Distance learning policy at HMP Wakefield declared unlawful
The Administrative Court has quashed the decision of the Education Department at HMP Wakefield to refuse Distance Learning courses to two prisoners. The prisoners argued that they had attained the educational level required by government policy and that the local protocol at HMP Wakefield was unlawful to the extent that it was more restrictive. Further, Campbell claimed that he had a disability and the prison had not made appropriate adjustments.
R (Campbell and Ferguson) v Governor of HMP Wakefield  EWHC 2596 (Admin) (22/09/2011)
Rule 32 of the Prison Rules states â 1. Every prisoner able to profit from the education facilities provided at a prison shall be encouraged to do so. 2. â¦reasonable facilities shall be afforded to prisoners who wish to do so to improve their education by training by distance learningâ¦ 3. Special attention shall be paid to the education and training of prisoners with special educational needsâ¦â.
PSI 33/2010 encompasses government policy on Rule 32. The primary relevant section states at 2.2: â To be eligible to apply forâ¦a DL (Distance Learning) course, the prisoner must:
Be able to demonstrate evidence of appropriate learning and attainment at or above National Qualification Framework (NQF) Level 2â¦
Have evidence of the required potential and motivation to complete a DLâ¦programme.â
Campbell and Ferguson both had previously taken courses at NQF Level 2 and argued that under the PSI they would be eligible for a DL course requiring the same level of literacy skills. However, HMP Wakefield had a local protocol that required attainment of Level 2 qualifications in literacy, numeracy and information /computer technology (ICT) before prisoners would be allowed to undertake any DL. This was described as a âpolicy on a policyâ. Counsel for the Defendant argued that it was appropriate to adapt the PSI to the circumstances at each prison, particularly because Wakefield is a Category A establishment and provision of Distance Learning courses requires significant resources.
HHJ Pelling QC held at paragraph 13 âIn my judgement paragraphs 1 and 2 in combination of the Wakefield protocol is obviously more demanding in its requirement than bullet 2 of paragraph 2.2 of the PSI because in particular paragraph 2 of the protocol states or is interpreted by the defendant as meaning that no prisoner would be permitted to undertakeâ¦distance learning until that prisoner has achieved a level 2 qualification in literacy, numeracy and ICT. That emphatically is not what paragraph 2 of the PSI requiresâ¦.This is a material derogation from the terms of the PSI.â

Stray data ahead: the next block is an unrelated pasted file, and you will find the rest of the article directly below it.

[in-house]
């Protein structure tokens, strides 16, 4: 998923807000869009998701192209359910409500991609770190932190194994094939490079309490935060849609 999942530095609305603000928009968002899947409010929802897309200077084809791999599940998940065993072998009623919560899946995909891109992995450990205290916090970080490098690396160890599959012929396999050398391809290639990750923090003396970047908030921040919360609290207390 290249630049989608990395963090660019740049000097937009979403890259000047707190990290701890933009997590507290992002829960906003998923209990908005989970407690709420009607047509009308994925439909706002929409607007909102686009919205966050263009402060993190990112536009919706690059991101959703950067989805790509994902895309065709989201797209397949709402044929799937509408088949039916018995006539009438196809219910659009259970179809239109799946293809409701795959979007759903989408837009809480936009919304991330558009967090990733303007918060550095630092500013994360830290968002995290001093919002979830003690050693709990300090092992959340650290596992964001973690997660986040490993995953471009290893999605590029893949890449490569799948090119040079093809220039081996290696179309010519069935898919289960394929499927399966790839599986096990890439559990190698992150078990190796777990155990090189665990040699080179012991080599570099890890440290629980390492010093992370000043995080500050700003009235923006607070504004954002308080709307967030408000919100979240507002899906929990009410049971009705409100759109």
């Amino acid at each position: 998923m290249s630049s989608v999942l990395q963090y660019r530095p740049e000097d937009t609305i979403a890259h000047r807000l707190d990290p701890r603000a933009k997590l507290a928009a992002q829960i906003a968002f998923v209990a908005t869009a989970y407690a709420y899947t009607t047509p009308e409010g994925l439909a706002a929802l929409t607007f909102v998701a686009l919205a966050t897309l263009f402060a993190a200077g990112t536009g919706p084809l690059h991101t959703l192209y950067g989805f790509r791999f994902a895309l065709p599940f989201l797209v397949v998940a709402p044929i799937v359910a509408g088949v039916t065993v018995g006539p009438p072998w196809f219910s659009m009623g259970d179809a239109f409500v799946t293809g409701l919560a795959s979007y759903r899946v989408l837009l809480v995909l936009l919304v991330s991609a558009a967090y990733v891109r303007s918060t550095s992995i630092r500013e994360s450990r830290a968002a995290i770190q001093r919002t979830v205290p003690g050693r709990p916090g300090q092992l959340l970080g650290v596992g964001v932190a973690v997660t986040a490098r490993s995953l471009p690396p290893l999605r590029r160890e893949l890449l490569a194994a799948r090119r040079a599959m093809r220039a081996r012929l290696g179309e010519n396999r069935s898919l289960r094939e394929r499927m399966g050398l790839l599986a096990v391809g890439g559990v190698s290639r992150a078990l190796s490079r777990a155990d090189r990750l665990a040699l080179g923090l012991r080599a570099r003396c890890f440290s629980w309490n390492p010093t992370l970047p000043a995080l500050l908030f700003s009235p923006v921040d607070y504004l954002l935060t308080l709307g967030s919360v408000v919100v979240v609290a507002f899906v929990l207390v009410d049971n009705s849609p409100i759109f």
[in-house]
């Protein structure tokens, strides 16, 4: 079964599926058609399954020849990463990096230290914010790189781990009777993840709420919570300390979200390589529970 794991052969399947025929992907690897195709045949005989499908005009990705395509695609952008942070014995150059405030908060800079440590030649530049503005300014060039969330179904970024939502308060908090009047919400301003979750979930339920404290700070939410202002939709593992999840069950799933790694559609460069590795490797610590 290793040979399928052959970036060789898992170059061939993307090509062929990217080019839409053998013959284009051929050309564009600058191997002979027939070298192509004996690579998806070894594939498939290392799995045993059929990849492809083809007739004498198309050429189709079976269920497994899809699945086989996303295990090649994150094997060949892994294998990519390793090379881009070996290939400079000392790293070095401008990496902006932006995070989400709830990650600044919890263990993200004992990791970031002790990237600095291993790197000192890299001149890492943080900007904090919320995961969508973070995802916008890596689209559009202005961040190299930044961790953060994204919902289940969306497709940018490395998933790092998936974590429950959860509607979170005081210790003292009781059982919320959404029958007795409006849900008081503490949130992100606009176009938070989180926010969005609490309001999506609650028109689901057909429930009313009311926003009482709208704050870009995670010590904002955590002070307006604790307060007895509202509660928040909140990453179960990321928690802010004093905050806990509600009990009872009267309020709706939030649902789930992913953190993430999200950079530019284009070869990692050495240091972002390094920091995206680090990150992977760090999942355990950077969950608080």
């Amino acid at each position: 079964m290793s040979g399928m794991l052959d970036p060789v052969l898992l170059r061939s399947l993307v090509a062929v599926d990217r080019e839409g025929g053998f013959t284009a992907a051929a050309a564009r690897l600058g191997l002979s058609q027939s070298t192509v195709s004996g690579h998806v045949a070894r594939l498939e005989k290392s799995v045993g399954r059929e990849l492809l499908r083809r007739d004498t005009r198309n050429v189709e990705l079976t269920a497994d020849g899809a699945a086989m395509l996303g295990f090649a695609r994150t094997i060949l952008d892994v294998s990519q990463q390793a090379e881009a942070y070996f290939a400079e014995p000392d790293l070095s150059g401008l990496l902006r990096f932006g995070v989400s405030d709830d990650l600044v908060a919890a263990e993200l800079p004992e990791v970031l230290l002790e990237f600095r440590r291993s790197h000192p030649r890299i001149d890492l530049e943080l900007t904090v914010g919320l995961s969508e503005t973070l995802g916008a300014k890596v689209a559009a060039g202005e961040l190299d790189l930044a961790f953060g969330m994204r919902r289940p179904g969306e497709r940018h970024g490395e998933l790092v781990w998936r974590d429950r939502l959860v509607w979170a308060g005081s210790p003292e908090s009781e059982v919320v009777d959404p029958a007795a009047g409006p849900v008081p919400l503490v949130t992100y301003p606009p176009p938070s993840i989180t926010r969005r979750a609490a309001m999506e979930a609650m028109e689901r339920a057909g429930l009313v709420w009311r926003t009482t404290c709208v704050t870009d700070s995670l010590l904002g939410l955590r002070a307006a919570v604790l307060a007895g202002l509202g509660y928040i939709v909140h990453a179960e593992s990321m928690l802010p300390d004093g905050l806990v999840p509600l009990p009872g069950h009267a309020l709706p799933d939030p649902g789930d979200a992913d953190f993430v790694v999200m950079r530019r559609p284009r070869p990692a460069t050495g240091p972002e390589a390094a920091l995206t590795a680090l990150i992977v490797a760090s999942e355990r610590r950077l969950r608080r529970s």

It was emphasized that the PSI represents government policy at paragraph 3: ââ¦I accept, that the purpose of the PSI is to establish a national policy that is required to be carried into effect across the prison estate, not least by operation of rule 32, by eliminating the need for each establishment to formulate its own policies in relation to the matters covered by the PSI.â
As long as a prisoner has the Level 2 skills in the prerequisites for the course, whatever that may be, he will be accepted âto demonstrate evidence of appropriate learning and attainmentâ. Campbell and Ferguson sought a course that required basic reading and writing skills. They had both done well previously on courses requiring level 2 literacy. Clearly that criterion of the PSI was met but they were refused because they had not obtained Level 2 qualifications in Numeracy and ICT as well, as required by the Wakefield DL Protocol. The decision was quashed.
Campbell also argued that he had disabilities and that a DL course would be more suitable, since he could progress at his own pace. The Defendant argued 1. That he wasnât in fact disabled and 2. That even if he was, DL would be less appropriate for his learning needs, in the opinion of the Head of Learning Development and Skills at HMP Wakefield. Campbell relied on sections 6 and 20 of the Equalities Act and PSO 2855 âPrisoners with Disabilitiesâ. PSO 2855 states:
â2.1â¦disability is self-declared and there is no need for any certificationâ¦
6.18 Where appropriate adjustments need to be made and alternative formats providedâ¦.
It is best practive always to consult the prisoner on how he/she feel;s his/her disability affects him/her and to give the opportunity to state what they consider their needs to be rather than to make assumptions.â
Consideration of this ground was not necessary because the decision was quashed on other grounds, but at 20 the judgement states: â...the defendant will need to consider at the point the assertion is raisedâ¦whether the disability â¦is made out as alleged and, if it is, whether the assertion that distance learning is required to be provided as a reasonable adjustment is also made out.â